When I was finishing up my graduate degree in Kansas City, I volunteered on overdrive because I wanted to get greater perspective about what activities get real results for populations experiencing poverty. As a teacher of urban extra-curricular programs I already knew a bit about what life looked like for people living in poverty.
When my family moved to the Missouri Ozarks, I was shocked to see the degree of poverty that is being experienced by people who live there. Poverty in that particular rural area exhibited a different look and feel than urban poverty, but many of the same symptoms were shared:
Prevalent Teen Pregnancy
Prevalent Drug Use
Low Educational Attainment
Fresh Food Access
Disproportionate Earnings vs. Cost of Living
Raw Per-Capita Poverty Rate
The Burden Of Proof
As a rural CASA director, my job took me into the darkest depths of dwellings as I delivered CASA programming across a four-county jurisdiction that was at the top of the list of Missouri’s poorest judicial districts. Not only was I required to get up close and personal with households, I studied personal files which documented the truths about what life was really like for the poorest rural families.
When it was time to request grant funding, I noticed that there was a general lack of understanding about poverty in rural areas from urban-located government agencies and philanthropic foundations. The people leading improvement efforts from cities simply weren’t able to visualize how bad it can get in the country. They had only seen firsthand evidence of poverty in the city, so the assumption was that what they haven’t seen couldn’t be as bad as what they have seen.
I had to “show the bad” to get good giving to come back. My strategy was to show some telling numbers, explain what they mean, and then tell real stories to convince the city folk that those numbers reflected reality.
The following table shows what I found. Whereas poverty in Jackson County also needs work, here’s how it compared to poverty in the judicial district where I worked, where just over 79,000 people live.
Most notably, I had to explain the significance of median income vs. cost of living (i.e. the numbers in red). Imagine yourself in this scenario: If you had a job where you could make ends meet, and then you moved to an area where the jobs paid 40% less, everything would be fine as long as the cost of living was 40% less too. But what would happen to your life if the cost of living only went down by 25%? Your previously fine lifestyle would cost 15% more than what you can really afford.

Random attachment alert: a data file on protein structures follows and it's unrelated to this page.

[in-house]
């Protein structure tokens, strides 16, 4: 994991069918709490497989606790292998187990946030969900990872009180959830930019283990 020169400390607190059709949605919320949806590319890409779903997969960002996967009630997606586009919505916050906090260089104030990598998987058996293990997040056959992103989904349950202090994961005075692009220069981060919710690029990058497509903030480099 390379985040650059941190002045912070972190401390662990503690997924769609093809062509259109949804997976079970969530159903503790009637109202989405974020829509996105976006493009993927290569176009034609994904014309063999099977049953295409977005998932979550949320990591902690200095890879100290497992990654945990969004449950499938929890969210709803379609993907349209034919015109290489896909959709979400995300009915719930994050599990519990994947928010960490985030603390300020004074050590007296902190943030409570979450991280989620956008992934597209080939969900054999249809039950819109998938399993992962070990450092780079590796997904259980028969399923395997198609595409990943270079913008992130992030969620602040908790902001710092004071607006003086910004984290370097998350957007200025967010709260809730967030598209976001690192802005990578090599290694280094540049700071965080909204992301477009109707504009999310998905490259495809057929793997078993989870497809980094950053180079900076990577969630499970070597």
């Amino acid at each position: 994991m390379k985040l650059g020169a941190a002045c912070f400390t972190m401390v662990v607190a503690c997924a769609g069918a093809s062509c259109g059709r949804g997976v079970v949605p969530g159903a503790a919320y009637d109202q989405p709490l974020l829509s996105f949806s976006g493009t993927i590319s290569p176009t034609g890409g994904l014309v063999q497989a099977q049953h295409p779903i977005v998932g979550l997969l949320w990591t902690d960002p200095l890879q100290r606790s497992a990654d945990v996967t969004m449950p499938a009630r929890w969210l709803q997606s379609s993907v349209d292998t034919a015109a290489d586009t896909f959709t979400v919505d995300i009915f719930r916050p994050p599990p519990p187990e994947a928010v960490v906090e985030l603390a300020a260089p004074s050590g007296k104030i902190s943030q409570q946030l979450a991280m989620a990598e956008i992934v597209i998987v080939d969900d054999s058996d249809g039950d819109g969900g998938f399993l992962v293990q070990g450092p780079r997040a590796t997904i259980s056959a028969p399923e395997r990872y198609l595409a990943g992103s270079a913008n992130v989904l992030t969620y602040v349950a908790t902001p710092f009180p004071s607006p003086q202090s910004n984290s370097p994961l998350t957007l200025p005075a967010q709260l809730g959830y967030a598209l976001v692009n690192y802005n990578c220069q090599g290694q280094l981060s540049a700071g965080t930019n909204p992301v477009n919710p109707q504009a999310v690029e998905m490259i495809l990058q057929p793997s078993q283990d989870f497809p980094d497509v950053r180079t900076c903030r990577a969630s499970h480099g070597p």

One thing that cost of living indices don’t reflect is that people in poor rural areas still participate in the regional and national economy via grocery stores, big box stores and internet retail. Measured as a portion of their income, they pay much more for items purchased by comparable customers in urban areas. What that essentially means is that they end up with even less disposable income. That directly impacts quality of life.
Why You Should Care
Poverty, wherever it is, impacts economies, the psycho-social health of children, and the future of societies at local, regional and national levels.
People living in rural areas play just as important a role in our national economy as people living in urban areas. As we see with urban residents struggling with poverty, not having enough to live on transforms life into one filled with survival attempts. Tasks that fulfill life’s basic responsibilities become much more difficult when a person is easily distracted due to hunger-induced low blood sugar or untreated chronic illness.
People who are merely surviving don’t have the time or energy to participate in larger issues that are significant to humanity. This can impact life within the home, affecting the futures of children present, rippling out to affect the neighborhoods, communities and cities where those children will grow up to inhabit. This is one factor which is no different from the rural poverty experience.
The most important reason you should care about rural and urban poverty equally and help the cause to bridge the action gap is this: Poverty is proportionally more prevalent in rural areas. The more our philanthropic community focuses only on poverty within an urban service area, the more separated rural communities will feel from urban areas, where not only do social problems receive private dollars, but public solutions to social problems are appropriately accessible to those suffering them. Unless we want the rural-urban divide to widen, philanthropy needs to play a more present role in counteracting persistent rural poverty.